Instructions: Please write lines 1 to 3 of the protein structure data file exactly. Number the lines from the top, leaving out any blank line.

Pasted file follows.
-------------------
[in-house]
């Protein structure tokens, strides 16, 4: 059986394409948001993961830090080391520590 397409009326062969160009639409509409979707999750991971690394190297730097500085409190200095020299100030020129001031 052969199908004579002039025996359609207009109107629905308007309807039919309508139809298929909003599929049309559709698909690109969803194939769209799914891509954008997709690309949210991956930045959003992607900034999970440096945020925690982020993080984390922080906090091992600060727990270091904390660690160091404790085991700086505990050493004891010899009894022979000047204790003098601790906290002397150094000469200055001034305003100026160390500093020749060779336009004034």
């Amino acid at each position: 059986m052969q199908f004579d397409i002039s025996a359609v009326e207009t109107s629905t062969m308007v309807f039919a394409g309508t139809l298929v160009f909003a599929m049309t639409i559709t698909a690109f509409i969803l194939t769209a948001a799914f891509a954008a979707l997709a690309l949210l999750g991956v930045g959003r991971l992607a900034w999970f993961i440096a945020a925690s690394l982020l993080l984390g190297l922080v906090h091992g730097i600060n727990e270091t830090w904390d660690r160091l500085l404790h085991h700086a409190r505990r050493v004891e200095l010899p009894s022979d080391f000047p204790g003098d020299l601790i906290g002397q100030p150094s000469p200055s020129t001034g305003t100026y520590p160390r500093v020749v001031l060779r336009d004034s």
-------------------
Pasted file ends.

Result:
[in-house]
């Protein structure tokens, strides 16, 4: 059986394409948001993961830090080391520590 397409009326062969160009639409509409979707999750991971690394190297730097500085409190200095020299100030020129001031 052969199908004579002039025996359609207009109107629905308007309807039919309508139809298929909003599929049309559709698909690109969803194939769209799914891509954008997709690309949210991956930045959003992607900034999970440096945020925690982020993080984390922080906090091992600060727990270091904390660690160091404790085991700086505990050493004891010899009894022979000047204790003098601790906290002397150094000469200055001034305003100026160390500093020749060779336009004034």
């Amino acid at each position: 059986m052969q199908f004579d397409i002039s025996a359609v009326e207009t109107s629905t062969m308007v309807f039919a394409g309508t139809l298929v160009f909003a599929m049309t639409i559709t698909a690109f509409i969803l194939t769209a948001a799914f891509a954008a979707l997709a690309l949210l999750g991956v930045g959003r991971l992607a900034w999970f993961i440096a945020a925690s690394l982020l993080l984390g190297l922080v906090h091992g730097i600060n727990e270091t830090w904390d660690r160091l500085l404790h085991h700086a409190r505990r050493v004891e200095l010899p009894s022979d080391f000047p204790g003098d020299l601790i906290g002397q100030p150094s000469p200055s020129t001034g305003t100026y520590p160390r500093v020749v001031l060779r336009d004034s």